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i was wondering how to implement a callback into this piece of code

MyClass.myMethod("sth.", myCallback);
function myCallback() { // do sth };

var MyClass = {

myMethod : function(params, callback) {

    // do some stuff

    FB.method: 'sth.',
       'perms': 'sth.'
       'display': 'iframe'
      },
      function(response) {

            if (response.perms != null) {
                // How to pass response to callback ?
            } else {
                // How to pass response to callback ?
            }
      });
}

}

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9 Answers 9

up vote 5 down vote accepted

All you have to do is call the callback function the normal way. In this case you would just do callback(response).

var MyClass = {

myMethod : function(params, callback) {

// do some stuff

FB.method: { 'sth.',
   'perms': 'sth.'
   'display': 'iframe'
  },
  function(response) {

        if (response.perms != null) {
            // How to pass response to callback ?
            // Easy as:
            callback(response);
        } else {
            // How to pass response to callback ?
            // Again:
            callback(response);
        }
  });
}

}
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So easy. Thanks –  fabian Feb 24 '11 at 22:42
    
No problem. :) Feel free to mark it as the answer then. –  alpha123 Feb 24 '11 at 22:53

three ways to achieve "// How to pass response to callback ?" :

  1. callback(response, otherArg1, otherArg2);
  2. callback.call(this, response, otherArg1, otherArg2);
  3. callback.apply(this, [response, otherArg1, otherArg2]);

1 is the simplest, 2 is in case you want to control the 'this' variable's value inside your callbackfunction, and 3 is similar to 2, but you can pass a variable number of arguments to callback.

here is a decent reference: http://odetocode.com/Blogs/scott/archive/2007/07/05/function-apply-and-function-call-in-javascript.aspx

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Very complete answer... nice! –  Chris Baker Feb 24 '11 at 22:46

Just invoke the passed in function.

callback(response)
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You're close... just use the callback. In this instance, you can form a closure.

var MyClass = {

myMethod : function(params, callback) {

    // do some stuff

    FB.method: 'sth.',
       'perms': 'sth.'
       'display': 'iframe'
      },
      function(response) {

            if (response.perms != null) {
                callback(response);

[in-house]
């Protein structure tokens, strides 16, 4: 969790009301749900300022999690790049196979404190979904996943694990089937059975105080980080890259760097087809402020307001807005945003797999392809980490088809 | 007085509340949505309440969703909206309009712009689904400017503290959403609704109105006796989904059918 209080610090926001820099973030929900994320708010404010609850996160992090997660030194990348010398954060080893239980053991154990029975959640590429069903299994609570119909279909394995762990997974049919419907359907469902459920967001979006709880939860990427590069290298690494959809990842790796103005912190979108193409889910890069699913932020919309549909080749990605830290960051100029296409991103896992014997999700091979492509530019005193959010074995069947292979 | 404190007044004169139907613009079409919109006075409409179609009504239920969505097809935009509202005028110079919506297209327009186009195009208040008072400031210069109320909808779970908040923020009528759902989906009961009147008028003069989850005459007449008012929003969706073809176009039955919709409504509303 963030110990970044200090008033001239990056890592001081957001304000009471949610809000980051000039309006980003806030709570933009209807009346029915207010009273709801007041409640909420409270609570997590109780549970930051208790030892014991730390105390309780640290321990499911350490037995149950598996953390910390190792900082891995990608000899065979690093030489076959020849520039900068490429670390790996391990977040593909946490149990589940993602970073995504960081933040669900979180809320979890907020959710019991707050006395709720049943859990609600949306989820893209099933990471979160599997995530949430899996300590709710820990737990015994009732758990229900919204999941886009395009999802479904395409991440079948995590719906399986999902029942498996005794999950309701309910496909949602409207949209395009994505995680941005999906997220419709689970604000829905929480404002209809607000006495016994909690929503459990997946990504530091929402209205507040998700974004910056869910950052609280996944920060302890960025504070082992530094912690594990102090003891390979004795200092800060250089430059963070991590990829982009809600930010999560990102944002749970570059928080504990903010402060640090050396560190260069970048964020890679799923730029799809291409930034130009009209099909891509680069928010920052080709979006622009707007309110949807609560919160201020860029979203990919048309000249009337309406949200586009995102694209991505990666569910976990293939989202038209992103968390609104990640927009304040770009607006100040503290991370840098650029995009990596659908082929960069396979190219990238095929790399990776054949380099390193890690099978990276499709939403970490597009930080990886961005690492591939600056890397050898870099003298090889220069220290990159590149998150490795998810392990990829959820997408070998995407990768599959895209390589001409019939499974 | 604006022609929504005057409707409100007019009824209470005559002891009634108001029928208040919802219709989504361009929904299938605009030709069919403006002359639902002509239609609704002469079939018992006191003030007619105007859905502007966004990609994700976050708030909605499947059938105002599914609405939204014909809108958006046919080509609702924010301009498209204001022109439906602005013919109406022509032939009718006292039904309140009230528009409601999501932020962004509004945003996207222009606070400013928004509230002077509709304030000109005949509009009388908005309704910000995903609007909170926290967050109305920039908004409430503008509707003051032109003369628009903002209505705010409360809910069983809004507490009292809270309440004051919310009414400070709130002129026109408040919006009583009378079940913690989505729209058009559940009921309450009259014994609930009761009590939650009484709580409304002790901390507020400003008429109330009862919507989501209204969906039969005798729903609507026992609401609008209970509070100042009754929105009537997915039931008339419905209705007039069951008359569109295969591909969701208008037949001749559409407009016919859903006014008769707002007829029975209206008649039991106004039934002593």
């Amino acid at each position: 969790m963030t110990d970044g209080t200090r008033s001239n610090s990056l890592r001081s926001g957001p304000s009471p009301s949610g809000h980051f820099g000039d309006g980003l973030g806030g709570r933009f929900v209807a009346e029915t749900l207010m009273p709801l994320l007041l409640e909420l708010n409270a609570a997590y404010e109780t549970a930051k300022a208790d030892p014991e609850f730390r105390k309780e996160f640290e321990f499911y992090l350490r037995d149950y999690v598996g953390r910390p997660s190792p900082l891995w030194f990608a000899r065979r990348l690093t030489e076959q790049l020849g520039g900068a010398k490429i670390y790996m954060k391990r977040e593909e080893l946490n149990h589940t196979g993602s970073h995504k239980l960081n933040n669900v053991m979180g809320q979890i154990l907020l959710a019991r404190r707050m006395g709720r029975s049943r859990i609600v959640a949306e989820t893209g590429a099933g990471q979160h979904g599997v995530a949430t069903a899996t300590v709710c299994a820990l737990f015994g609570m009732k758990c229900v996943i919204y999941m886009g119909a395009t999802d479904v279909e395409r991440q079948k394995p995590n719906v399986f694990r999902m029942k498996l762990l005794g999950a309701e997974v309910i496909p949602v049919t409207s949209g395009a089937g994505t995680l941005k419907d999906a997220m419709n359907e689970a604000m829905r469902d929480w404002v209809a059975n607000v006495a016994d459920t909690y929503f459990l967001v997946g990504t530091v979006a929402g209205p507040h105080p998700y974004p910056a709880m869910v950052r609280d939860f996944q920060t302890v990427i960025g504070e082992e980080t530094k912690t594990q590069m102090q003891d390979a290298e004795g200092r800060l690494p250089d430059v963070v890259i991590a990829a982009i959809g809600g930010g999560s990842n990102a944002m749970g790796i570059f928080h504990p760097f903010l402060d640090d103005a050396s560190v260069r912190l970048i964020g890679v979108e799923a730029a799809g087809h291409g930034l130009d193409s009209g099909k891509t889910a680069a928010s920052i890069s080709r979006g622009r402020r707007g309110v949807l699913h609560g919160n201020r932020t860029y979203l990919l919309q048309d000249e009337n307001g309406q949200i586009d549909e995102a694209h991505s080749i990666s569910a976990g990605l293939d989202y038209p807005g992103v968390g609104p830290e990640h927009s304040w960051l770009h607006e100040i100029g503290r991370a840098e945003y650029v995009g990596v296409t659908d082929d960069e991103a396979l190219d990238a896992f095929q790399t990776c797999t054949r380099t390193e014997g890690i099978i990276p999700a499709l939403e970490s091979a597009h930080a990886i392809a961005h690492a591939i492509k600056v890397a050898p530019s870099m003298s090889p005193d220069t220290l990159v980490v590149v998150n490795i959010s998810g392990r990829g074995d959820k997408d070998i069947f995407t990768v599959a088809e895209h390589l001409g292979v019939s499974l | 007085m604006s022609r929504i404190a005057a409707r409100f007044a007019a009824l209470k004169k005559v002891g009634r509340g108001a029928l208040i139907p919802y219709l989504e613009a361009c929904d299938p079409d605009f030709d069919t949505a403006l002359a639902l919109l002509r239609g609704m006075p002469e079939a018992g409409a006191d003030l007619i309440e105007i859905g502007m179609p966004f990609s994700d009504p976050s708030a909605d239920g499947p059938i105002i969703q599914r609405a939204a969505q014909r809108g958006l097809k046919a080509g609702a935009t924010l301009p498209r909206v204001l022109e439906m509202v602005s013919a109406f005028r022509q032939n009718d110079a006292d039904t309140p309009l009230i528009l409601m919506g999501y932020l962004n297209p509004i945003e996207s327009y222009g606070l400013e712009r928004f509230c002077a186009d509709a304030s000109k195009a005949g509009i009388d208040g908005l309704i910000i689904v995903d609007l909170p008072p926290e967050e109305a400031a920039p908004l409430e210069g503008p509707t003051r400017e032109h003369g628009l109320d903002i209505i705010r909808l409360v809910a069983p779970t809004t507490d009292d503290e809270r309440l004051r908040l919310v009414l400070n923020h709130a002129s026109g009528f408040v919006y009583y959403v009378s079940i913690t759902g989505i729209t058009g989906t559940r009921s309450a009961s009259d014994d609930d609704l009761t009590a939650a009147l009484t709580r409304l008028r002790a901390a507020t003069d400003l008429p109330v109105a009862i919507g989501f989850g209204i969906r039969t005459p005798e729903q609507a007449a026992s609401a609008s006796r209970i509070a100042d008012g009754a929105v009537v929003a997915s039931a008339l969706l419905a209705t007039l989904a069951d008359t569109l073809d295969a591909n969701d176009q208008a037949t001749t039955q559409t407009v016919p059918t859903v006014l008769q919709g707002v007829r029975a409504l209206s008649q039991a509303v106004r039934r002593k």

} else {
                // response is null, but you can pass it the same as you did above - if you want to.  Probably better to have a generic failure handler
                ajaxFailHandler();
            }
      });
}
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I think you can simply call callback(response.perms) there. You could also register it as a

member of your class:

  MyClass.cb = callback;

and later call it:

 MyClass.cb(response.perms)
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You've got a reference to a function now. Just invoke it:

callback(response.perms);
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callback.call(null, response);
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MyClass.myMethod("sth.", myCallback);
var myCallback = function myCallback() { // do sth }

var MyClass = {

myMethod : function(params, callback) {

    // do some stuff

    FB.method: 'sth.',
       'perms': 'sth.'
       'display': 'iframe'
      },
      function(response) {

            if (response.perms != null) {
                callback();
            } else {
                callback();
            }
      });
}

}
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1  
Not sure why you posted this... but you're not passing the response variable to your callback. callback(response); will do the trick - as indicated in the other answers. –  Chris Baker Feb 24 '11 at 22:42

var callback = function() {

};

Thats it :-)

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Wouldn't it be callback(response)? –  mellamokb Feb 24 '11 at 22:36
    
Sry, I dont get that? –  fabian Feb 24 '11 at 22:37
1  
This does not seem to have any bearing on the question. –  Chris Baker Feb 24 '11 at 22:39
    
Well, I could just call callback() in the dephest method. –  fabian Feb 24 '11 at 22:39
    
@fabian: Exactly, as the other 6 posters suggested :) –  mellamokb Feb 24 '11 at 22:39

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